Plunkett and his wife Ellen first visited Belize with their sons about ten years ago. They immediately fell in love with the people, the culture, and the natural environment and bought land for their future home on Ambergris Caye on their first trip here. “Both my wife and I have a strong interest in herpetology (reptiles) and have been heavily involved in environmental protection efforts in the US for our entire adult lives. One of the things that attracted us so strongly to Belize was the public awareness in Belize of the importance of protecting the rare and important natural environment within Belize. We first heard about ACES through published articles on the work they were doing to relocate crocodiles on Ambergris Caye, while they still had their primary facilities in southern Belize. After the terrible disaster that destroyed ACES on the mainland, we became interested in trying to do what we could to help support the truly noble efforts of ACES to preserve the American Crocodile population in Belize through proper management of wild crocodiles in proximity to human populations. We contacted Cherie and offered financial support, and at the same time, our son, Dillon, and his friend, Rachel Ithen, offered to volunteer their help to ACES during their summer break from college. Crocodiles have been an integral part of our life for the last ten years on Ambergris Caye, since several of them live in the lagoon in our backyard. We have respectfully enjoyed their company since we moved into our home here.” Plunkett went on to comment, “We think ACES deserves the strong support of the Belizean people, especially in San Pedro. Crocodiles are a part of Ambergris Caye. They were here long before any of us humans were and the local people have shared the island with them for hundreds of years. Crocodiles are a traditional part of San Pedro. As the island has developed, humans and crocodiles have been forced closer together. Poor management of this situation can lead to harm to both the crocodiles and the people of San Pedro. Crocodiles are magnificent, dynamic creatures that can coexist with people on this island if managed properly and allowed the space they need to live their lives. In doing so, a traditional and important part of Ambergris Caye can be preserved. There is no question that the people of ACES have the education, skills, training, and commitment to lead the way to proper management of wild crocodiles in Belize. It is our hope that ACES will be fully supported and embraced by San Pedro and the people of Belize.”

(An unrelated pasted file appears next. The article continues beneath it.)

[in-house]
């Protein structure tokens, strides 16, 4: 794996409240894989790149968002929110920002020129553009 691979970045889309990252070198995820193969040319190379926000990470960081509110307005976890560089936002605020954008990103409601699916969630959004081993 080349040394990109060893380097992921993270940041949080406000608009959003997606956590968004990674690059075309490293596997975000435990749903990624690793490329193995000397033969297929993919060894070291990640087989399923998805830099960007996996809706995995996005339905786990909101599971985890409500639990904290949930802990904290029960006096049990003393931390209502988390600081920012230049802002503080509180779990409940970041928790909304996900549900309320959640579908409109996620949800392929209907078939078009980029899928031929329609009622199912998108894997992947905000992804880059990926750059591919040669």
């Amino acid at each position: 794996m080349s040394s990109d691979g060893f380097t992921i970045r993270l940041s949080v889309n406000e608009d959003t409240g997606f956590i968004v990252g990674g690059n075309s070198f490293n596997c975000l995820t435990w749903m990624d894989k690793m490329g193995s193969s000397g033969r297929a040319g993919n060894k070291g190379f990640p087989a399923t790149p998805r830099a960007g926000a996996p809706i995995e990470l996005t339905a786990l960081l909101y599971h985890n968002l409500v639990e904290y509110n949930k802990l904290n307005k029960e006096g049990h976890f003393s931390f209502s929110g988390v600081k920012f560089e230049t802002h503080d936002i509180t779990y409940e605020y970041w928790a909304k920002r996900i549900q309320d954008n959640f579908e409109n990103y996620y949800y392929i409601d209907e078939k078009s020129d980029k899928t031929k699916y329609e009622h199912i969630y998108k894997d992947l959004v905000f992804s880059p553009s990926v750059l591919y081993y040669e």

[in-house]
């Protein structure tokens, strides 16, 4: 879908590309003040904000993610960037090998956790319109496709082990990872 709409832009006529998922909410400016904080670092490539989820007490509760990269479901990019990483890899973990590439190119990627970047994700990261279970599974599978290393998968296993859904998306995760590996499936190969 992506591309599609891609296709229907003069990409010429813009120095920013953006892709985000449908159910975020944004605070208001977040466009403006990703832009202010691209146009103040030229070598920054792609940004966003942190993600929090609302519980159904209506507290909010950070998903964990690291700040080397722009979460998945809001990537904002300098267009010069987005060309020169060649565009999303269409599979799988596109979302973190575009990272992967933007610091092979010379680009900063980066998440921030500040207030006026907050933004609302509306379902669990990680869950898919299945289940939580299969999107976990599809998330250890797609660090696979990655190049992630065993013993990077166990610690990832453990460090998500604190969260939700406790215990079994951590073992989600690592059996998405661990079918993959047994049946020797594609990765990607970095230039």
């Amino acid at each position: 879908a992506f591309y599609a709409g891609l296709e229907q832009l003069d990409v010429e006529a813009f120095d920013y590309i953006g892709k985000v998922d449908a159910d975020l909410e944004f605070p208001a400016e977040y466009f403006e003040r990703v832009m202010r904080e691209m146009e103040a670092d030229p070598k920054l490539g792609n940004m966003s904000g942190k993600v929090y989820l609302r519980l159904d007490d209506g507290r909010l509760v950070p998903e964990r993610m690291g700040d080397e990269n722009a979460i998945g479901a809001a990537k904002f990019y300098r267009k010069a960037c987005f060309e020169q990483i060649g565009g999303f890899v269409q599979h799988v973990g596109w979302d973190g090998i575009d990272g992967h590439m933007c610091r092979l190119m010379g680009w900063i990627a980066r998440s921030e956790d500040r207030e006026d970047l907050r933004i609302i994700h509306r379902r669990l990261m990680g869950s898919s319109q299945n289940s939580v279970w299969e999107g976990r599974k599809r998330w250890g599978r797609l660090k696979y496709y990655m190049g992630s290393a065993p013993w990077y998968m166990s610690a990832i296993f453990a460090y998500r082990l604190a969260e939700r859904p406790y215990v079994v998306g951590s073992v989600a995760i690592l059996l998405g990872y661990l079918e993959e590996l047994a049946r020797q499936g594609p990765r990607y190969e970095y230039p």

The new croc refuge also became a reality with the help of San Pedro businessman Mario Cervoni, who generously offered a piece of property for the site. Cervoni first meet Cherie and Vince when they were fund raising and was aware of their unfortunate incident in PG. He is currently building a grocery store on North Ambergris called Garden Foods that will stock everything that a normal grocery store stocks and everything that a restaurant and hotel may need in paper goods as well as fresh vegetables, fresh baked bread and pastries. Cervoni decided to appropriate a piece of the adjoining property to ACES, stating “The sanctuary is great so that people who come and shop will also have the opportunity to visit and learn about the crocs. I find these crocs fascinating, as well as terrifying, so what better way to get to know more about them than to have the sanctuary on the property? I will also develop five kitchens on the property that I will rent to locals to provide food for the tourists and workers in the area. I will be working with my good friend Troy Trapp on developing a wonderful meeting place for everybody in this north area and also have a sanctuary so that the tourist can actually see crocs and hatchlings, have a bite to eat and take some groceries home or have us provision their rooms. It will be a beautiful, park-like area.”

ACES is a non-profit organization permitted by the Belize Forest Department. In-kind donations are most welcome and USA tax-deductible donations can be made through ACES 501(c)(3) partners at For more information about ACES please visit their website at